In today’s era of digital marketing, advertisers have access to innovative tools and platforms, which enable them to provide Internet users with more personalized ads. Furthermore, in exchange for such helpful and free service, people do not mind sharing a little bit of personal information as it helps them find products that match their preference and also save them time and money. To ensure customers get interesting or relevant ads when surfing for products online, advertisers leverage online behavioural advertising (OBA).
In an OBA model, advertisers harness customers' information from mediums such as web, mobile and social media to understand their online and real-time behaviour and accordingly target them with relevant ads. By doing so advertisers ensure their advertisements make a maximum impact on the general public, which in turn increases purchase of products and services, thereby, increasing the marketer’s bottom line.
With the kind of benefits it has to offer advertisers, it is not surprising that OBA is big money, especially with companies like Facebook, Google, and Yahoo! making the most it. To put this in perspective, consider the incident that occurred last September when Facebook had an outage for 18 minutes. Per minute, Facebook generates about $22,000, so during the outage they possibly lost $400K. This amount may look miniscule when compared to Facebook’s annual revenues, but if you add in all the lost revenue from all the businesses that generate ad revenue on Facebook’s platform, a lot more than $400K was lost.
As platforms such as Facebook, Google, and Yahoo! have become universal content and media platforms, advertisers need to deal with the implications of convergence in the digital realm. Additionally, businesses have started capturing online and real-time data independently, to target customers with relevant products. For instance, most organizations that have a mobile app now capture and track geo-location information that can be used to suggest a relevant product. This has also changed the business realm to a more collaborative business ecosystem where data can be captured across internal sources like CRM and external sources like Facebook and converged. This convergence allows one channel to leverage features and benefits offered through other channels. The convergence of multiple channels and platforms makes it imperative for advertisers to take a holistic view of their environments.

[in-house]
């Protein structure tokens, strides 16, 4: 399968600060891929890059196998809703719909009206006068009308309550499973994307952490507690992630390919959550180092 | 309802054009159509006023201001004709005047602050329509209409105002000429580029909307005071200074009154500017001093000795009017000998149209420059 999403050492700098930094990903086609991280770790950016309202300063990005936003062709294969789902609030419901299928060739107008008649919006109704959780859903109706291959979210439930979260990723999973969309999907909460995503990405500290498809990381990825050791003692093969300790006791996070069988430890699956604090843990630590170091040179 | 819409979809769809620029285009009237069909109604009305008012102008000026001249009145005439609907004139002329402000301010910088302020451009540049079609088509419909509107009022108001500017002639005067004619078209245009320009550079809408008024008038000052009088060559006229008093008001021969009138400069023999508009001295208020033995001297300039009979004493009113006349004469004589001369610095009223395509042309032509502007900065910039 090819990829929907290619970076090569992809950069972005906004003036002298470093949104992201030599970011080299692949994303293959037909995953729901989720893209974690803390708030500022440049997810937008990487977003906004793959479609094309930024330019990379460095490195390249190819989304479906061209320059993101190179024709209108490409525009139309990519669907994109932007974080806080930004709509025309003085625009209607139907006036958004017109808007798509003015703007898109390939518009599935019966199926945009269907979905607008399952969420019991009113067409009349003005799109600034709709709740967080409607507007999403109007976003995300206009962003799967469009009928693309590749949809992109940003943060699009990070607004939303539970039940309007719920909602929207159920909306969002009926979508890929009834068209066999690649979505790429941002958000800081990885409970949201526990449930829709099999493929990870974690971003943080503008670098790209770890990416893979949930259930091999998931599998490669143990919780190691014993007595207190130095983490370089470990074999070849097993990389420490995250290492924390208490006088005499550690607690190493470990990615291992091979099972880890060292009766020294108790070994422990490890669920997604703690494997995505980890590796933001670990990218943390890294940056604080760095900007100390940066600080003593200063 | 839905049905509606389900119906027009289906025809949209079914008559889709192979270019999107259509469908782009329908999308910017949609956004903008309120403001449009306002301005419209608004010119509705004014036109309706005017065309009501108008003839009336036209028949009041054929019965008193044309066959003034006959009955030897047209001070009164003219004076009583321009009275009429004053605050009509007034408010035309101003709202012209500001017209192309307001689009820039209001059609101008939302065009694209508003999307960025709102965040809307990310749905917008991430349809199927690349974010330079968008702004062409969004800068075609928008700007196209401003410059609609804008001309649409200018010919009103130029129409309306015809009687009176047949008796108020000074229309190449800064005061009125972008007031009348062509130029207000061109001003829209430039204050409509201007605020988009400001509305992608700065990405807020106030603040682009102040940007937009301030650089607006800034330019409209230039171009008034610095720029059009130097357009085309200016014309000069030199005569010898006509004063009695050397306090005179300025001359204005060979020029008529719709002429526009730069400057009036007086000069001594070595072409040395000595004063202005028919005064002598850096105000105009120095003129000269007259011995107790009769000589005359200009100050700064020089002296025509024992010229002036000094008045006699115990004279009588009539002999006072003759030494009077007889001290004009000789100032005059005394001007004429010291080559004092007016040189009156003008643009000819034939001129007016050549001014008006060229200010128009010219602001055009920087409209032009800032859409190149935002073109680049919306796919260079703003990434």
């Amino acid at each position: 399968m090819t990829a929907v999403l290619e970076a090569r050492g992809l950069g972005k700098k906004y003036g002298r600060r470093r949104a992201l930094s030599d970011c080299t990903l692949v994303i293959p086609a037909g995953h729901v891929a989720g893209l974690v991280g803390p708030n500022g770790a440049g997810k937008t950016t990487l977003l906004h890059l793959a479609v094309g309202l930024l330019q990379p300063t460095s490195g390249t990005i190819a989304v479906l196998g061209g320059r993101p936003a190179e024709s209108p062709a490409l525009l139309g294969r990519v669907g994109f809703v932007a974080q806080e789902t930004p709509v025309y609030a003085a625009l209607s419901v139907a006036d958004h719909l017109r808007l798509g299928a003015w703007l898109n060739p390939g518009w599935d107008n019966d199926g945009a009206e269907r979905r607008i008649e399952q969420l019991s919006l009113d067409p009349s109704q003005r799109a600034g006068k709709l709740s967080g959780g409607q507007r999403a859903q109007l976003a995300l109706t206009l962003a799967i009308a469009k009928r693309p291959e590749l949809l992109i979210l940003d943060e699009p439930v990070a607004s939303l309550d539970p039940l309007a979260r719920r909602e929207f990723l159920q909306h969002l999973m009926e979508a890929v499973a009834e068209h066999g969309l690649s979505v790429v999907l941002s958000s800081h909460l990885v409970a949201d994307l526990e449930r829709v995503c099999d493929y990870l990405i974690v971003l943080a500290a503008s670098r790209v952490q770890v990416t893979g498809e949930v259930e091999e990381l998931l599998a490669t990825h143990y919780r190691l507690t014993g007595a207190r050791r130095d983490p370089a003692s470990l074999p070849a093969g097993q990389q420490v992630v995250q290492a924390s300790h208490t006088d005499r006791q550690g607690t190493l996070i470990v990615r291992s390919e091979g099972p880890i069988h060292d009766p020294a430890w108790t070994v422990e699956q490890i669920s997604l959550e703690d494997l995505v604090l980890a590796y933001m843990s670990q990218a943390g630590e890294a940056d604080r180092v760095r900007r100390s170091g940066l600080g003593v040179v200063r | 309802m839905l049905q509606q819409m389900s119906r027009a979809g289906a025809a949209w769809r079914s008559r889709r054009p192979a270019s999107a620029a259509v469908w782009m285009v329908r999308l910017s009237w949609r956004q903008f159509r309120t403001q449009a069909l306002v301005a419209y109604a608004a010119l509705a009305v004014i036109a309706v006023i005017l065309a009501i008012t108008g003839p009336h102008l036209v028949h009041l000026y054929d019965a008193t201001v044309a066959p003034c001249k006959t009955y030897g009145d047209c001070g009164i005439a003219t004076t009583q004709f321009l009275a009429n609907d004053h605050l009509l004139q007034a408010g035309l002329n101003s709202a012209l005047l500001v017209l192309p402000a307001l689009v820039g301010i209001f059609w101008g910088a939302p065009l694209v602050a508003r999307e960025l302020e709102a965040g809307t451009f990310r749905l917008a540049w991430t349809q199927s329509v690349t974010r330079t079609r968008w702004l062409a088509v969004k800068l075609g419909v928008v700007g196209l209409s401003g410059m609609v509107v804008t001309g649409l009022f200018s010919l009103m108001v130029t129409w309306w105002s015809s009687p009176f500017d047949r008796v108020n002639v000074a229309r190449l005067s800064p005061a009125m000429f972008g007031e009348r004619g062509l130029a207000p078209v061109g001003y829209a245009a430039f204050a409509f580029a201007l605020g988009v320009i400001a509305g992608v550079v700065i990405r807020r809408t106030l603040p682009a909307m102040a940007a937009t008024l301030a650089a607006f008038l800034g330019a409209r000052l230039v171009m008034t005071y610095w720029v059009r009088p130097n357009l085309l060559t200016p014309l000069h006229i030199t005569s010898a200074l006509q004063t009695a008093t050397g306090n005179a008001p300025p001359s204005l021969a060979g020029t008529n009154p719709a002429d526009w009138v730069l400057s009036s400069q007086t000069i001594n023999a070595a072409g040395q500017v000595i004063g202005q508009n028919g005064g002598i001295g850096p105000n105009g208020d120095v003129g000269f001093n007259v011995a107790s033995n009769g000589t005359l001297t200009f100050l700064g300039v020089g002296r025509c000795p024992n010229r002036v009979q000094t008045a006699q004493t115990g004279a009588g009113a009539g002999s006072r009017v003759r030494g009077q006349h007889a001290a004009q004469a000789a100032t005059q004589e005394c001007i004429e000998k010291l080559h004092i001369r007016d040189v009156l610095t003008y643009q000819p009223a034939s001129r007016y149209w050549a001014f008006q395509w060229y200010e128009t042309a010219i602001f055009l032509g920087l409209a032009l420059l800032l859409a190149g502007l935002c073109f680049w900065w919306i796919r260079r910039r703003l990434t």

In addition to convergence and keeping a track on what user’s click, post, like, and comment on, it is also necessary advertisers integrate and analyse all the resultant big data and use this information to better target online users. This big data is a collection of information from an array of sources including CRM, transactions, online digital analytics, advertising offerings, and data management platforms.
Obtaining a holistic view of customers is indeed a classic big data problem as advertisers need to capture, prepare, manage, integrate and analyse huge amounts of digital data coming in rapidly from a variety of sources. But the good news is that developments in advanced analytics, data visualization and big data processing power can make the task easier. Analysing data from multiple sources not only provides insights to advertisers on how consumers interact with brands and content, but also enables them to discover something new about the customer’s behaviour. Additionally, platforms available today enable deriving the insights on consumers and acting on these insights in real-time to create the maximum impact.
As advertisers work towards understanding the customer’s behaviour and targeting with relevant ads they should also learn to respect these new insights and the customers’ privacy. Though it is tricky and complicated, advertisers need to find the right balance between honouring people’s privacy while providing them with a relevant online experience.